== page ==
James’s work is admittedly cross-disciplinary to the extent that it defies traditional scholarly boundaries. One of the best examples is the cross-fertilization between his philosophical and psychological ideas, although the precise relation between them is not easy to frame. Notwithstanding this difficulty, one can say that James’s early psychology, developed between the 1870s and 1880s, illuminates many aspects of his later philosophical positions, including pragmatism, radical empiricism, and pluralism. First, James defends the teleological nature of mind, which is driven by subjective interests and goals that cannot be explained by the immediate interchange with the external environment. They are spontaneous variations that constitute the a priori, properly active nature of the human mind. This idea helps him not only explain important features of scientific and philosophical theories, but also reject certain philosophical doctrines such as materialism, determinism, agnosticism, and so on. It represents, so to speak, the relevance of the subjective method for deciding moral and metaphysical issues. Second, James claims that certain temperaments underlie the choice of philosophical systems. Thus, both pragmatism and pluralism can be seen as philosophical expressions of subjective influences. In the first case, pragmatism expresses a temperament that combines and harmonizes the tender-minded and the tough-minded. In the second, pluralism reflects the sympathetic temperament in contrast with the cynical character drawn to materialism. Finally, James proposes a distinction between the substantive and the transitive parts of consciousness, meaning that consciousness has clearly distinguishable aspects as well as more obscure points, although human beings tend to focus only on the first part, ignoring the other. This idea plays a decisive role in the elaboration of radical empiricism. Such illustrations, far from exhausting the relations between James’s psychology and philosophy, invite new insights and further scholarship.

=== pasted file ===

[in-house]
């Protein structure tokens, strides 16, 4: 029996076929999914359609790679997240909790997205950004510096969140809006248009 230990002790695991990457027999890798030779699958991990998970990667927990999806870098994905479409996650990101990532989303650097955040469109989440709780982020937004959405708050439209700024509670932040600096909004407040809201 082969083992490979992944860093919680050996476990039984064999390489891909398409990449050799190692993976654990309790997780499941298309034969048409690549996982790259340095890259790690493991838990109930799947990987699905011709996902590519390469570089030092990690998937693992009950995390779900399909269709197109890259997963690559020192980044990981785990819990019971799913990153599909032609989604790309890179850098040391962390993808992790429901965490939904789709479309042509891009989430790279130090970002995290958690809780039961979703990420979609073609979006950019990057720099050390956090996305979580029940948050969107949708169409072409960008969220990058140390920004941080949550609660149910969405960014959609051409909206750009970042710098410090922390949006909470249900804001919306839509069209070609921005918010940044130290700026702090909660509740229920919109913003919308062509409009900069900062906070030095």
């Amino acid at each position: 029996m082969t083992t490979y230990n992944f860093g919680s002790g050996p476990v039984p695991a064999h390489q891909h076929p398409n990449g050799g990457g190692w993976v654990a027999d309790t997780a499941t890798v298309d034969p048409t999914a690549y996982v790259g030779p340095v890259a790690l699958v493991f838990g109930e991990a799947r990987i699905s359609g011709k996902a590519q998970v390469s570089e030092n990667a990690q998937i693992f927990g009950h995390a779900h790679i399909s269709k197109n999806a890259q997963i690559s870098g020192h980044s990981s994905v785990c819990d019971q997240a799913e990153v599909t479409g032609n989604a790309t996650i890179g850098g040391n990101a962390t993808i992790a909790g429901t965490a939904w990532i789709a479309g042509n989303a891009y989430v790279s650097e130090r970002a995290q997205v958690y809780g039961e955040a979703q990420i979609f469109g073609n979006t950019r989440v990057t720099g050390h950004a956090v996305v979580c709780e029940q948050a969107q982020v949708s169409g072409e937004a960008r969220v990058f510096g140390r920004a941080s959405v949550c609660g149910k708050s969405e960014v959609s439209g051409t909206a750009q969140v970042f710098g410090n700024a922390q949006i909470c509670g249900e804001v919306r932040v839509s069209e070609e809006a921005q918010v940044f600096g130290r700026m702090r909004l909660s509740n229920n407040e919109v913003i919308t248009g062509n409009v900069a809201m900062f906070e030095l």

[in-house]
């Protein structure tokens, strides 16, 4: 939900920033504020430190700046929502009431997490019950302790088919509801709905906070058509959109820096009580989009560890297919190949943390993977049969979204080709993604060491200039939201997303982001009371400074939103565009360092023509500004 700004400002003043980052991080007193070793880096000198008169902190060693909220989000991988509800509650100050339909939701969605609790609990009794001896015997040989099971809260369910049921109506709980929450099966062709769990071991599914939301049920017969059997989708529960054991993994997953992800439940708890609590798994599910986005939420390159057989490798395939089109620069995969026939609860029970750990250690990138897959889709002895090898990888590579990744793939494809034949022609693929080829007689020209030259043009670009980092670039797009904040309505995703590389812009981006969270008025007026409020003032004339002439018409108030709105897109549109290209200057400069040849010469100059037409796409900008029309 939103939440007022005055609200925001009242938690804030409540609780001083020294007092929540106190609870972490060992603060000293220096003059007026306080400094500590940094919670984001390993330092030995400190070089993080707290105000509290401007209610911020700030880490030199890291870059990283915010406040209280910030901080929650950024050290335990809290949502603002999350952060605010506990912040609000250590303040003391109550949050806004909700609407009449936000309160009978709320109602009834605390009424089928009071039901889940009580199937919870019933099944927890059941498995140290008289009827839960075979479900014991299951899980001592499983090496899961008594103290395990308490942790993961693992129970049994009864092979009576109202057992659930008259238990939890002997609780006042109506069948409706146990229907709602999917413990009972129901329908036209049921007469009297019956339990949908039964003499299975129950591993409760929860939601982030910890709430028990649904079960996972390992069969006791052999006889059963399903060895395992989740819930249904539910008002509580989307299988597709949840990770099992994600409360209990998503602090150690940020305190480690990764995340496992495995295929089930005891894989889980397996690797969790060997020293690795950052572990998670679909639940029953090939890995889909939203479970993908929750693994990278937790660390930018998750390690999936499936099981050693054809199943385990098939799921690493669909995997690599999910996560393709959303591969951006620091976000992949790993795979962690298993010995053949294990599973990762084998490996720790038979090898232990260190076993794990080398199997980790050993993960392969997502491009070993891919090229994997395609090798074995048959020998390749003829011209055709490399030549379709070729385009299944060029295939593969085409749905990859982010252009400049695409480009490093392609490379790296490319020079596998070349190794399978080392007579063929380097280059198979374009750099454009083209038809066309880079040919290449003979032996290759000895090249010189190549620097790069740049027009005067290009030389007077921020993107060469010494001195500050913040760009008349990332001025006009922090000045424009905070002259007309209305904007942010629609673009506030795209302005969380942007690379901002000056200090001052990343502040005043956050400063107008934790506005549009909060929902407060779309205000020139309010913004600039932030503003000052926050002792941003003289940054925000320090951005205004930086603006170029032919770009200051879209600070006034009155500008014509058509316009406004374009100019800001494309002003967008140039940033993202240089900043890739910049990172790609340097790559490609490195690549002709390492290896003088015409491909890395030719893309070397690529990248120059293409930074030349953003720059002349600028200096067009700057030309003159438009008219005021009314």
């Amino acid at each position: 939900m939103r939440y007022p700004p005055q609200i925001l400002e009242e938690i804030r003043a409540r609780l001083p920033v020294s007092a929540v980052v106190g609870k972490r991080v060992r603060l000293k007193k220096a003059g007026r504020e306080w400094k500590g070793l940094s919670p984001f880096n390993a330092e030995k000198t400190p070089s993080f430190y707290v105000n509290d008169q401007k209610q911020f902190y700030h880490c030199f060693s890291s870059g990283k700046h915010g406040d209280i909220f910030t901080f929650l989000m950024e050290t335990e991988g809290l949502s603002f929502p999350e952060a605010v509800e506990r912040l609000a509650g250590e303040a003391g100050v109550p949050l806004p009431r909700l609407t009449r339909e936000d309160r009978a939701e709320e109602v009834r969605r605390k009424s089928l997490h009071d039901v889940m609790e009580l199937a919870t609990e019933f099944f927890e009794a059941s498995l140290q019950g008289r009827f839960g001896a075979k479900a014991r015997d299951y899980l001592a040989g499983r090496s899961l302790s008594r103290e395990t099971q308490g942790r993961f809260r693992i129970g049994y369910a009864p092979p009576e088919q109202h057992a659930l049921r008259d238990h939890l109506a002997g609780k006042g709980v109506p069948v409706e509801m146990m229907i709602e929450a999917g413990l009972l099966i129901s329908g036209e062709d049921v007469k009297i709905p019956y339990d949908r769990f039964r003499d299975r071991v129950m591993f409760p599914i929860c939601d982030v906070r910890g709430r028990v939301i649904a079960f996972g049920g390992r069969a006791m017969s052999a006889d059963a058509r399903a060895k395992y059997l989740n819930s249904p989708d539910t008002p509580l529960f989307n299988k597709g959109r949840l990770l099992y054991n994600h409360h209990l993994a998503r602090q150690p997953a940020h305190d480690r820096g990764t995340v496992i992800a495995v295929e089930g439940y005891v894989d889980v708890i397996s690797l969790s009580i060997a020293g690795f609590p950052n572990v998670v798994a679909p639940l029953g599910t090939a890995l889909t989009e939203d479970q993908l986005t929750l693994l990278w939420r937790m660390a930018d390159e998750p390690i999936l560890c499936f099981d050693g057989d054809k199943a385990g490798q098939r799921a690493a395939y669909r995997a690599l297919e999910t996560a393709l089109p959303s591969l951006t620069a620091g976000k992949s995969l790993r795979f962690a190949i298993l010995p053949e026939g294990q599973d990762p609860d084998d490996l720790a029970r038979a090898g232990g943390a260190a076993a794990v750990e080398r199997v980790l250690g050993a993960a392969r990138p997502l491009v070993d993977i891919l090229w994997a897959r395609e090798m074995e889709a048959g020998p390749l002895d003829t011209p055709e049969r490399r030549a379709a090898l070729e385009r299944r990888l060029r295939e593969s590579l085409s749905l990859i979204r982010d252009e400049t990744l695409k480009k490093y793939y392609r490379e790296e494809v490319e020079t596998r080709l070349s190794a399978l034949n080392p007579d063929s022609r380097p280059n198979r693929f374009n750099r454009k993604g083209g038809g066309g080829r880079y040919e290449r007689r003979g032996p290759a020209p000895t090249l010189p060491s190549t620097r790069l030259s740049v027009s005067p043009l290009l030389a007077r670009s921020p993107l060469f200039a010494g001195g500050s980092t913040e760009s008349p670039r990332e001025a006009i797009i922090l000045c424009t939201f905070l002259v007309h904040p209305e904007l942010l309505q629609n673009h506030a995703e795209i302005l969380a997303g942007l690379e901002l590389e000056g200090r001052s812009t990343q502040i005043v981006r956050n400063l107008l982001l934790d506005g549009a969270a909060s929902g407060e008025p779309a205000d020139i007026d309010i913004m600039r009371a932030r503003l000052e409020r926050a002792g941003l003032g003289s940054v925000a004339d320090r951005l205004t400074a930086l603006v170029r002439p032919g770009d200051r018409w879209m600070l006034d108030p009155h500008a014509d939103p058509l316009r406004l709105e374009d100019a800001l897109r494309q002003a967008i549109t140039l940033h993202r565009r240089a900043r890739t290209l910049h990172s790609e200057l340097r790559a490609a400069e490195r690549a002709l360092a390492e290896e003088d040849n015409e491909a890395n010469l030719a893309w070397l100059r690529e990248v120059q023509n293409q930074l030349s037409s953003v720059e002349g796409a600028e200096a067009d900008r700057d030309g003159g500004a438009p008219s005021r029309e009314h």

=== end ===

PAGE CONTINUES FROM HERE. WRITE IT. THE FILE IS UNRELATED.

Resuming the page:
Article